Is your baby’s diet sufficient to meet all his iron requirements?
Iron is an essential nutrient that ensures smooth gastrointestinal functioning, provides energy, ensures mental alertness, and even enhances the immune system of the body. However, iron deficiency is a very common problem in Indian children and infants. This might make you wonder if the amount of iron that is being absorbed by your baby from his or her diet is enough or not. Read on to understand more.
Importance of iron
- Iron is a vital mineral which is needed for the proper growth and development of your child.
- Iron is used to make haemoglobin, which carries oxygen to all parts of the body. This mineral is also used to make myoglobin that carries oxygen to the muscles.
- Iron plays an important role in the formation of certain hormones.
Iron deficiency in babies
Deficiency of iron causes anaemia. The prevalence of anaemia in children is above 70% in large parts of India and Asia. This is the most seen single nutrient deficiency among children in developing countries. Even in industrialized nations, iron deficiency or anaemia is very common among kids.
Causes of iron deficiency or anaemia
- Infants can become iron deficient if they do not consume enough iron-enriched complementary foods and are mostly dependent on milk. The most common cause of iron deficiency in children is the inadequacy of iron in their diet.
- Sometimes, the amount of iron in foods may be low, or the child might have a gastrointestinal disease that prevents the absorption of iron. Most of the times though, lower intake of iron-rich foods is the reason.
- Another reason for the deficiency might be that, iron rich foods when consumed without absorption enhancers, can prevent the complete utilization of iron by the body.
- Also, kids usually grow rapidly between six months and three years of age and their intake might not meet the demand.
Types of iron
Iron in foods comes in two types, heme iron and non-heme iron. Meat, seafood and poultry have both heme and non-heme iron in them. Plant foods and iron-fortified foods contain only non-heme iron. The body absorbs iron from non-heme containing plant sources only when these sources are paired with meat, poultry, seafood, or foods rich in vitamin C like citrus fruits, strawberries, tomatoes and broccoli.
Recommendations and tips for iron supply
- Preterm infants who are breastfed need supplements like elemental iron of 2 mg/kg, from the time of birth till they reach 1 year of age.
- Even formula-fed infants may need an additional iron supplement.
- Exclusively breastfed term infants should be given iron supplement of 46mcg/kg/day until they reach 6 months of age and start eating complementary foods. The same goes for partially-breastfed infants who have not started complementary foods and receive more than one half of their daily feeds from breast milk.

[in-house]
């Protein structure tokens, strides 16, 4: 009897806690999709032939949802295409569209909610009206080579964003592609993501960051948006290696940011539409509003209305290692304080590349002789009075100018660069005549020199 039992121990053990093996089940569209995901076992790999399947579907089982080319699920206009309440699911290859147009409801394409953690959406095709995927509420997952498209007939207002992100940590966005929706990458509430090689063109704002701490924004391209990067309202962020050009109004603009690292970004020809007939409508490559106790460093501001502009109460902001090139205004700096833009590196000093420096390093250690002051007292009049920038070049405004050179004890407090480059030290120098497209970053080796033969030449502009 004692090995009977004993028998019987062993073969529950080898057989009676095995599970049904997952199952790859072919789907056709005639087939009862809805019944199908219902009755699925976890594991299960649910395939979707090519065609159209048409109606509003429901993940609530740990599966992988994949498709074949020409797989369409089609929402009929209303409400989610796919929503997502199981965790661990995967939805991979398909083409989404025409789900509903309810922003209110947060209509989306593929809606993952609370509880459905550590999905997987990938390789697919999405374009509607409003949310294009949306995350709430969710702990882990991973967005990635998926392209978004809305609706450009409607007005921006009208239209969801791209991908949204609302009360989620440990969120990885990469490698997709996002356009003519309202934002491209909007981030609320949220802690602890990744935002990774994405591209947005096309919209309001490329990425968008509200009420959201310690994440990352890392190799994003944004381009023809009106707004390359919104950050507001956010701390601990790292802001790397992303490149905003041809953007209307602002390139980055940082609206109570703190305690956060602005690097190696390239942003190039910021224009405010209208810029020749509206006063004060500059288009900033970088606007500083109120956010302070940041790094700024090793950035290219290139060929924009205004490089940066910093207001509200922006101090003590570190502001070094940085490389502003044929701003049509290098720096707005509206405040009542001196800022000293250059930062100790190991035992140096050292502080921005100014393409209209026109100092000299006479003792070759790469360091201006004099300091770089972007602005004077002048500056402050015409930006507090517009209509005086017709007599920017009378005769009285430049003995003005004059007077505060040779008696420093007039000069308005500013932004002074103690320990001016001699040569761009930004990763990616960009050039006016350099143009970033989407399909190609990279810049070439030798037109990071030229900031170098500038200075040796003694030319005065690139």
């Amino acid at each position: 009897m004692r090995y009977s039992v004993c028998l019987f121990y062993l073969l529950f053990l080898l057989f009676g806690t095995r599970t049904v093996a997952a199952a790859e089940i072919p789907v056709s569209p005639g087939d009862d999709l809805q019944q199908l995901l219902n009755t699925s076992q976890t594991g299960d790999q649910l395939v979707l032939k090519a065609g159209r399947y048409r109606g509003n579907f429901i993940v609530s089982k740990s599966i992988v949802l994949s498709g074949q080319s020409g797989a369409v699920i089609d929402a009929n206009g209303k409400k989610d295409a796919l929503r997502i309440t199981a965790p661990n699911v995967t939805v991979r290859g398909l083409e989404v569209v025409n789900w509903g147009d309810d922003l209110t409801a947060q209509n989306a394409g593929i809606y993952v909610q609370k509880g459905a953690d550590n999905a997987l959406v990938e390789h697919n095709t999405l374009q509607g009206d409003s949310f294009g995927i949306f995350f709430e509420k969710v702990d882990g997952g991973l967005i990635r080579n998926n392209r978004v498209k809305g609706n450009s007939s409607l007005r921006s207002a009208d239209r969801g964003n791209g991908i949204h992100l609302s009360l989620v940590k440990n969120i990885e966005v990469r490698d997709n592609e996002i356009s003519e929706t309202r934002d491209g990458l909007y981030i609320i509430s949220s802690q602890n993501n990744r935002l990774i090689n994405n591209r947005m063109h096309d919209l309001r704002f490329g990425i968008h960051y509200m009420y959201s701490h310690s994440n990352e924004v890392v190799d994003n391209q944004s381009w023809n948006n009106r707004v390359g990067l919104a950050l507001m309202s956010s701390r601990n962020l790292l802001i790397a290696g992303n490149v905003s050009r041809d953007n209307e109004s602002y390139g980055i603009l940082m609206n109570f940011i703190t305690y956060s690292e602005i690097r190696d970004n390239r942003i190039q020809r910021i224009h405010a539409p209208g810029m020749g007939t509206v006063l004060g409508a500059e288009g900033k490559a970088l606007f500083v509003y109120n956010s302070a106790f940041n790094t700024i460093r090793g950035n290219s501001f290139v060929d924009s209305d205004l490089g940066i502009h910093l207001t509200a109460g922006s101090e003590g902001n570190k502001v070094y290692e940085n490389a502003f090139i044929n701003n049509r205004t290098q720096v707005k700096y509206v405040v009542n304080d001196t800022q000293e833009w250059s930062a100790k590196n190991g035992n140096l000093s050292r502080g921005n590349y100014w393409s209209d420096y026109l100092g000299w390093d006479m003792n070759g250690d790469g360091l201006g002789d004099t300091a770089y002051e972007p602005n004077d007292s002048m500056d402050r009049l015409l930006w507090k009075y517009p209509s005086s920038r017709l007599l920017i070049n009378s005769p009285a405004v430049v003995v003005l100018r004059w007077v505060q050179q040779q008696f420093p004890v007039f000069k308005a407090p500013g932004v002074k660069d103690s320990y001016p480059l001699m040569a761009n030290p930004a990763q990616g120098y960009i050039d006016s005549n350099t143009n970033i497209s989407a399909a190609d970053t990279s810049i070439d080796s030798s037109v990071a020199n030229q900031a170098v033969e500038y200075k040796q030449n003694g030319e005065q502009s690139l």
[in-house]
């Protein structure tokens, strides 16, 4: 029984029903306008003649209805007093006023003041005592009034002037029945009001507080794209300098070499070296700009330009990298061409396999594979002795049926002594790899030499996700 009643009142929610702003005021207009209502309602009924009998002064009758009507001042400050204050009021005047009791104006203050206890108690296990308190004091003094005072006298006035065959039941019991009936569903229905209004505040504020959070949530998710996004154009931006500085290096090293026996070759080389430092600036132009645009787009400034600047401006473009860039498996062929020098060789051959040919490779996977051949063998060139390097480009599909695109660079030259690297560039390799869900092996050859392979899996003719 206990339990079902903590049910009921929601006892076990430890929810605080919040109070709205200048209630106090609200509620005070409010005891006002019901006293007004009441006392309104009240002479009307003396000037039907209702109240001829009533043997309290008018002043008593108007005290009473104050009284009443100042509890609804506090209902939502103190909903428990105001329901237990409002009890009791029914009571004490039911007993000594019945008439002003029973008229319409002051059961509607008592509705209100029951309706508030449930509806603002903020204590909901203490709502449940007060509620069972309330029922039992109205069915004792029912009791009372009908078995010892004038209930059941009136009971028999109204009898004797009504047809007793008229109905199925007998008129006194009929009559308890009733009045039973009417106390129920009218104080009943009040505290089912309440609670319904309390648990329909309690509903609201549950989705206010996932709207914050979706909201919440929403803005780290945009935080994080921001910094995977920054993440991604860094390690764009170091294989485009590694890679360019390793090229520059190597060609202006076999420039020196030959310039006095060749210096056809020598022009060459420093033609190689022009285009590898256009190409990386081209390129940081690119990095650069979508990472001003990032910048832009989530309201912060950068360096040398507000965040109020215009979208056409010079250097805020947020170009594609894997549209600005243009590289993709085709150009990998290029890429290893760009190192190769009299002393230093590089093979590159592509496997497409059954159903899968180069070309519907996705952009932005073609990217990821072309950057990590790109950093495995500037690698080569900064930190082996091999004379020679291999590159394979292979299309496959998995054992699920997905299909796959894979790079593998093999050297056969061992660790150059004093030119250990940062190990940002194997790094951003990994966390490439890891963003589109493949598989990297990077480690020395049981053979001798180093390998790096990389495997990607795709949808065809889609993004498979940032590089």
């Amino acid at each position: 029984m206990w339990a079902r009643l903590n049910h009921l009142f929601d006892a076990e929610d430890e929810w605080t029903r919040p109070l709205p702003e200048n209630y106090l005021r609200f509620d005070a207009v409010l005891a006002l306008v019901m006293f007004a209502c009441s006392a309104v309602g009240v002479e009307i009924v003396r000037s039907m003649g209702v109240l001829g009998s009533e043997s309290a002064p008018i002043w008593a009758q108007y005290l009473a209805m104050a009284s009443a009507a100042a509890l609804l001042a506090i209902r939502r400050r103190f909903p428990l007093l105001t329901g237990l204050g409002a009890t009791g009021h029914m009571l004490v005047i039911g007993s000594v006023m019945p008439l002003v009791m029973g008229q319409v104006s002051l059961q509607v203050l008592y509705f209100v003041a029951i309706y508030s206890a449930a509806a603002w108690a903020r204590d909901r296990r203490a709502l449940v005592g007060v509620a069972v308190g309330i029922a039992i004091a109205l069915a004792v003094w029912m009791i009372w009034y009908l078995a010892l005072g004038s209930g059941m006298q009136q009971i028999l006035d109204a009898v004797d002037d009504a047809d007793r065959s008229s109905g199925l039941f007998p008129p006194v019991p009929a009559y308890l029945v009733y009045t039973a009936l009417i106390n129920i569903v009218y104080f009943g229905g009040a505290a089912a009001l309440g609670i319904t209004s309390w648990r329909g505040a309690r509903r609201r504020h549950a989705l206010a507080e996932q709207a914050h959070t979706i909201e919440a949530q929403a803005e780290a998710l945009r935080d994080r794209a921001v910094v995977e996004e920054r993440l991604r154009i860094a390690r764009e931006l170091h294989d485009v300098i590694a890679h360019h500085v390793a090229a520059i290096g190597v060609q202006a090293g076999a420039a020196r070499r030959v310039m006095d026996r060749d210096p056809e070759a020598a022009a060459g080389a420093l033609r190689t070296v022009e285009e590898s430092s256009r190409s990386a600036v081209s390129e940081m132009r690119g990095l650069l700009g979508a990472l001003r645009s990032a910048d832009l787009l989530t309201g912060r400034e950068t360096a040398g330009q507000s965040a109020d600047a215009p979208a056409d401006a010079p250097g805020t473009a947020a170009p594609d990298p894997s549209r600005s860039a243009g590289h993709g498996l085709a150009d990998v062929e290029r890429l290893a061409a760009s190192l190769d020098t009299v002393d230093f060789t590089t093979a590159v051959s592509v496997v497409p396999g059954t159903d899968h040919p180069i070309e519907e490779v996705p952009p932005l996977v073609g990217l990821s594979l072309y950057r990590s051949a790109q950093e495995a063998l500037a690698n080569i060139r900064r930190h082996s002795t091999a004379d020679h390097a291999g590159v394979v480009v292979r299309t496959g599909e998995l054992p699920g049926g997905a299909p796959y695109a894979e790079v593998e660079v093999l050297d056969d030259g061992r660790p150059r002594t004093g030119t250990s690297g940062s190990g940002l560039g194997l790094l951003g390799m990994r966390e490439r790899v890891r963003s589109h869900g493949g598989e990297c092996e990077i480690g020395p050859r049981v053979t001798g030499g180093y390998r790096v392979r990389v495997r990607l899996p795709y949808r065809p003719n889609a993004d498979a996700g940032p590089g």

- The iron intake for infants aged between 6 and 12 months should be 5 mg / day. When they are started on complementary foods, rich iron sources like red meat and vegetables should be introduced as soon as possible. If the kid does not meet his iron needs through food, liquid iron can be provided as supplement.
- The iron requirement per day for a child of 1-3 years of age is 9 mg. At this age, iron stores should be replenished through food, by combining heme iron from animal foods and non-heme iron from plant foods, along with fruits containing vitamin C.
- If your baby follows a vegetarian diet, he or she will need twice the amount of iron than what a baby following a non-vegetarian diet needs. This is because the body does not absorb the heme iron present in plant-based foods as much as the non-heme iron present in animal foods.
Food sources of iron for babies
- Sources of iron for babies are white beans, lentils, spinach, kidney beans, peas, nuts and dried fruits like raisins.
- In developing countries, foods that are fortified with iron are corn flour, soya sauce, fish sauce and rice. In India, double fortified salts (fortified with both iron and iodine) have proven to be effective.
- Soy and some cereals containing phytates can reduce iron absorption.
- Tannins in tea and coffee can also reduce iron absorption.
Iron supplementation for babies
If your baby is a fussy eater and does not eat enough to meet his or her iron requirements, then supplementation can be considered after consultation with the doctor. This can be given in the form of iron sulphate drops or chewable iron tablets. Iron is present in most multivitamin-mineral supplements too. In the supplemental form, it is found as ferrous sulphate, ferrous gluconate, ferric citrate or ferric sulphate.
The three main reasons for iron deficiency in children are poor bioavailability of the iron consumed, insufficient intake of iron as compared to the body’s needs, and increased iron requirement due to rapid growth during infancy and early childhood. If the child is not able to meet the body’s iron requirements through his diet, it is important to consider other recommendations and supplements for your little one.